Five Poems by Brandon Kreitler

COMPANY EDITIONS is an independent publisher of poetry and visual art. The journal, Company, was founded in 2013 and is published three or four times per year. We will also be publishing chapbooks beginning in late 2016. Company Editions is based in Athens, GA, Iowa City, IA, and Cambridge, MA. You can contact the editors by emailing editors@companyeditions.com.

NOTES FOR SHELTER

Brandon Kreitler

First the seasons of industrious weather left.
It became easier to resist the luster that seemed
to return endlessly because it returned nothing.
An evenness of hue and temper threaded
like gauze.  I set out to build a shed in the yard.
I measured the beams, imagining great promise.
Much would be seen from its perch, much hidden
in its lone room.  Implements would be fashioned.  
Tasks were sure to issue like the inexhaustible weather.
Flecked paint and knotted wood were little hazard
to the uniformity of the model and instead showed,
if only in cursory way, the variety afforded for
within the overall conception.  I set milk in a low dish
for a level.  One must know the low point of each place.
I’m aware the condition sought may be undone in its image.
I will go on in this error, these sun-rutted days,
until it returns like a birthright of trees:
The shed now heaped palings, riven in bloom.

 




A PRIVATE RELIGION OF WIND

A loose chicken wanders in the yard of the deaf

                                                                                 school.  

The lawn gone dormant in the middle spans

                                                                                 of weather,

in the land from which you recall

                                         that you wanted something from this:

to leave the house like a knowledge and know

             in the trill of leaves that shoal and deaden

                                                                   yourself as a wake.

 




REPORT FROM THE TERRITORY

Three days I wandered in fen, in caked mud,

and came to a sunken house, what would’ve once

been called a waterhouse, its flat roof thatched

in wasted grass, and came through the thick door

into darkness and for a long time the dark didn’t leave.

I felt along the notched stone where what felt like vine grew

and came through the unadorned corridor to an opening

and in the indeterminate room found a squat bench

where I sat and lifted my feet from the mud.

Maybe a river passed under or near, if river applies.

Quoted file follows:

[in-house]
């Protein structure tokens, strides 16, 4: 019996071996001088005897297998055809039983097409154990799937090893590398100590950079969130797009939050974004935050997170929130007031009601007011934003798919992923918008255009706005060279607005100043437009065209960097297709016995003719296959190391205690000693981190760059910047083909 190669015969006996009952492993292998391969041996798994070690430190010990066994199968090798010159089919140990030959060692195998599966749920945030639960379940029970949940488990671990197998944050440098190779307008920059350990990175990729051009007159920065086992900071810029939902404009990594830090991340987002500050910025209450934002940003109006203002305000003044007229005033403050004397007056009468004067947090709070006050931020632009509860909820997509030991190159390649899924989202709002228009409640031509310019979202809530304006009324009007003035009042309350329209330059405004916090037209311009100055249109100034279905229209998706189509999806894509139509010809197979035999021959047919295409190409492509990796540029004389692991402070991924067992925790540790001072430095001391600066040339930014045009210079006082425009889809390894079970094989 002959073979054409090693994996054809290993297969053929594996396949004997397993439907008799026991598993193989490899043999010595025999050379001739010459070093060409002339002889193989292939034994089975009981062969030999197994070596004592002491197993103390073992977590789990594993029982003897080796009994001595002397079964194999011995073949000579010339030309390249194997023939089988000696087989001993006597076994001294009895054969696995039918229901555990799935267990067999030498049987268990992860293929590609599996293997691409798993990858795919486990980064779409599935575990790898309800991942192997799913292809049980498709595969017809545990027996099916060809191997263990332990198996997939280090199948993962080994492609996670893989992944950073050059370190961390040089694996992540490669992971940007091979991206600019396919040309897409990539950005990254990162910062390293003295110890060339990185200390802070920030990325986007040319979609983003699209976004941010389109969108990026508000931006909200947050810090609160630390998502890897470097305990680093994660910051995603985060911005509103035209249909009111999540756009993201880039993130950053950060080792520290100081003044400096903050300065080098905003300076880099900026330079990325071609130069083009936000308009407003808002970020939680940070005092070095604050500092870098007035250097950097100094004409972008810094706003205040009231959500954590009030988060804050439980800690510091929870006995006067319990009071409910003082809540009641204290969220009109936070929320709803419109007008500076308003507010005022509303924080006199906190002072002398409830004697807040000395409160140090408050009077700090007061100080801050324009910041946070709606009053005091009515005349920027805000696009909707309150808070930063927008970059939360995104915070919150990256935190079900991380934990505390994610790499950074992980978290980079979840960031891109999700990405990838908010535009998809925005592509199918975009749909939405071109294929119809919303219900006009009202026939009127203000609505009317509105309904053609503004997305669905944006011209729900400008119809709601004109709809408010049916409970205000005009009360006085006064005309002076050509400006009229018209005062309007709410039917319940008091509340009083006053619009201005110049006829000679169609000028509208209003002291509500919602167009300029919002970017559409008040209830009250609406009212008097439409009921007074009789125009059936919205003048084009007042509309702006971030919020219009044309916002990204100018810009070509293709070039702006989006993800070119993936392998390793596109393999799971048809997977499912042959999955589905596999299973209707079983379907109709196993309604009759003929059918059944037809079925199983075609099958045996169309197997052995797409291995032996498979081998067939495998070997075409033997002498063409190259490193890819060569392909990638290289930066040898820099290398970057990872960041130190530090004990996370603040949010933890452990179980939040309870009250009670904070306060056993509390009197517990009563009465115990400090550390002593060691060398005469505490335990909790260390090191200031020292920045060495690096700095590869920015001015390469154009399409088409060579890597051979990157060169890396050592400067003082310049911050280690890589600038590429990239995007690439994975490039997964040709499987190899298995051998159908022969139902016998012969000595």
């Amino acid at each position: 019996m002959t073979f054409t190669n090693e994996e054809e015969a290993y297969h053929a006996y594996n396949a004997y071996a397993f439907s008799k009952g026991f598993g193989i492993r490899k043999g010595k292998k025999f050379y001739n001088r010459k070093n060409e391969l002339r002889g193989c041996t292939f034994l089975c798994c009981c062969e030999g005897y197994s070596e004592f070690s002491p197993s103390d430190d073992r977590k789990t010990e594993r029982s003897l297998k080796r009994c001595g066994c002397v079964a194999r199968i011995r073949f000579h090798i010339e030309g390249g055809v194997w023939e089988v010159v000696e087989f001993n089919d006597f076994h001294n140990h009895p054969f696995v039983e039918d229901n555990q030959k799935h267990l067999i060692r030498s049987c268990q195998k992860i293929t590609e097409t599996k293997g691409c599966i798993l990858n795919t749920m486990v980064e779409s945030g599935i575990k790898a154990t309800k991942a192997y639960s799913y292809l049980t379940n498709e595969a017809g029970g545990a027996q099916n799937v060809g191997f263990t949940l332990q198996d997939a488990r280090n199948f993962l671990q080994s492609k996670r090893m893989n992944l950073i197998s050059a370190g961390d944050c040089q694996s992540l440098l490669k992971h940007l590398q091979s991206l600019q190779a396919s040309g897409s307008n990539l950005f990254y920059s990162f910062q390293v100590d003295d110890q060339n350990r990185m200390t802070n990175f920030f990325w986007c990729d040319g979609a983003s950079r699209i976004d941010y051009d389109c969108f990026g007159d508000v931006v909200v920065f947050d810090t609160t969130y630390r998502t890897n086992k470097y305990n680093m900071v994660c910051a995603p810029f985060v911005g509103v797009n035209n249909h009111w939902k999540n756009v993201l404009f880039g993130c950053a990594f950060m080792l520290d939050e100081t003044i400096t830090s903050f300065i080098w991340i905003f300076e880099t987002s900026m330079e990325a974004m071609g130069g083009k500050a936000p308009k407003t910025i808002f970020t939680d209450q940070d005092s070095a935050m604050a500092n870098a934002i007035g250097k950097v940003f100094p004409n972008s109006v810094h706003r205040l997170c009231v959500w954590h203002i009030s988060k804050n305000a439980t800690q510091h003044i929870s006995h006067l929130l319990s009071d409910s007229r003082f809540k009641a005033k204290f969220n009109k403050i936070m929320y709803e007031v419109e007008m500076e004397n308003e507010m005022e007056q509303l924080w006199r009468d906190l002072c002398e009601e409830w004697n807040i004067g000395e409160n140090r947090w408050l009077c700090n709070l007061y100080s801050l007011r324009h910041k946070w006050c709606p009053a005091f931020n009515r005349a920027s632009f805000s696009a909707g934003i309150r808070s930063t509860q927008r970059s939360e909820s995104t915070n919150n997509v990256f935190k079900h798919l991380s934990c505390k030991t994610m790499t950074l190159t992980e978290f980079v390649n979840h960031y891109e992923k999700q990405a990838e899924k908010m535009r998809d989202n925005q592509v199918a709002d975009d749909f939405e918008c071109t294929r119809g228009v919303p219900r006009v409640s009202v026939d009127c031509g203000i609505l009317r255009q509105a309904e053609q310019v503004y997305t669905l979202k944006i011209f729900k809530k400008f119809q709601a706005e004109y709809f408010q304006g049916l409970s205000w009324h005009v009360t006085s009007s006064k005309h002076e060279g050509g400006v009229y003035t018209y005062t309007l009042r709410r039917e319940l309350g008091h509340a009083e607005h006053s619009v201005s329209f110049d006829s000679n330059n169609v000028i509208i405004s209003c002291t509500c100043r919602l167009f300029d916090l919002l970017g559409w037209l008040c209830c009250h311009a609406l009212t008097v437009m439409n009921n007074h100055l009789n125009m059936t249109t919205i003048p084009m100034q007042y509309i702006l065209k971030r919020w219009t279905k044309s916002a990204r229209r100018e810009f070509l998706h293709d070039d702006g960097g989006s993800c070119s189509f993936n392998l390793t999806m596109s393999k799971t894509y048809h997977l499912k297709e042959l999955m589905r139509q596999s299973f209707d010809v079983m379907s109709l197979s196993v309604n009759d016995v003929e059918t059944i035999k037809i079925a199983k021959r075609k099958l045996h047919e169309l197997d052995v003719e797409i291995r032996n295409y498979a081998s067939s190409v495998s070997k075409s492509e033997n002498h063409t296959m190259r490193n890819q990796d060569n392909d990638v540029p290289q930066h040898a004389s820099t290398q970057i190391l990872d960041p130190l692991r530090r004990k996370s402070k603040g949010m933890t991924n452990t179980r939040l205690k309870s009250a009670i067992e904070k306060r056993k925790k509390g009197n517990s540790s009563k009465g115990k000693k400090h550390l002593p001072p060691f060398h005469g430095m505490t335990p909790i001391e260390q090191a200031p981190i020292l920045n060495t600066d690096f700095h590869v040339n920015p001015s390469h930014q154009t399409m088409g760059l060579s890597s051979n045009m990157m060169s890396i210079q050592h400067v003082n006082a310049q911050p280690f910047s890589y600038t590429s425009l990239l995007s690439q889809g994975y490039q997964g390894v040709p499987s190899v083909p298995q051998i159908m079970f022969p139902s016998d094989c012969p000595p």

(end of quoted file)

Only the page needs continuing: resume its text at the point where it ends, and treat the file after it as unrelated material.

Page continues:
There were wrappers on the bench and flies swarming the oblivious dark.

Then something seemed to hang in the air, fluttering by a wall,

and came slowly to fill the room, though the fluttering wasn’t new.

There must have been an opening, where an image carried down,

and there was a mirror above the bracken water though

the bracken water was a mirror; and carried onto the wall

the day’s image, clearer now, of sun moving on reeds in wind

and the coming and going of cloud cover no longer nothing;

and though the light was low the light did not end.

I saw what I thought I saw and would have been willing to say it,

had there been someone to speak to, had I not gone on alone

in the dank air, in this place where gleam threaded through me.

I was not enough, but was not over,

and though no longer early in the mulch of years

there was nothing to know but that I would go on

in the impossible houses of light and men.

 




THE WESTERNMOST SKIRMISH OF CIVILITY

You were surprised by pleasure

and then circled it like a religion,

established boundaries not passed

out of respect for the principle

of boundaries.  This showed a commitment

to the early feeling, though dulled

endlessly what you might have loved

had it taken a form other than that

of letting you go.

 




LETTER FROM AN INSTITUTION

The far off music from an over-lit waiting room is enough

              to make me think of something

                                          but I’m not sure what.

 

When I make new words I define them

              with the old ones. They are there:

                                          squirrels in gridded foliage,

 

the daylight re-dividing the courtyard,

              though it’s never finally divided.

 

There’s no specificity, only intention toward it.

 

The plot having been largely satisfied:

              the idea of love and its exhaustion, but it’s yet

                                          to end there.

           

It's a kind of trouble and a kind of consolation,

              that it's not over, not even the meat

 

of some ginned-up story with a punch-line

              so distant it would only arrive by chance.

 

When I’m lying here un-spooled, splayed

              like children’s yarn, I can admit these problems

                                          are real, real in the way

 

the portrait in crayon is real.

              The nurse approaches like a waitress.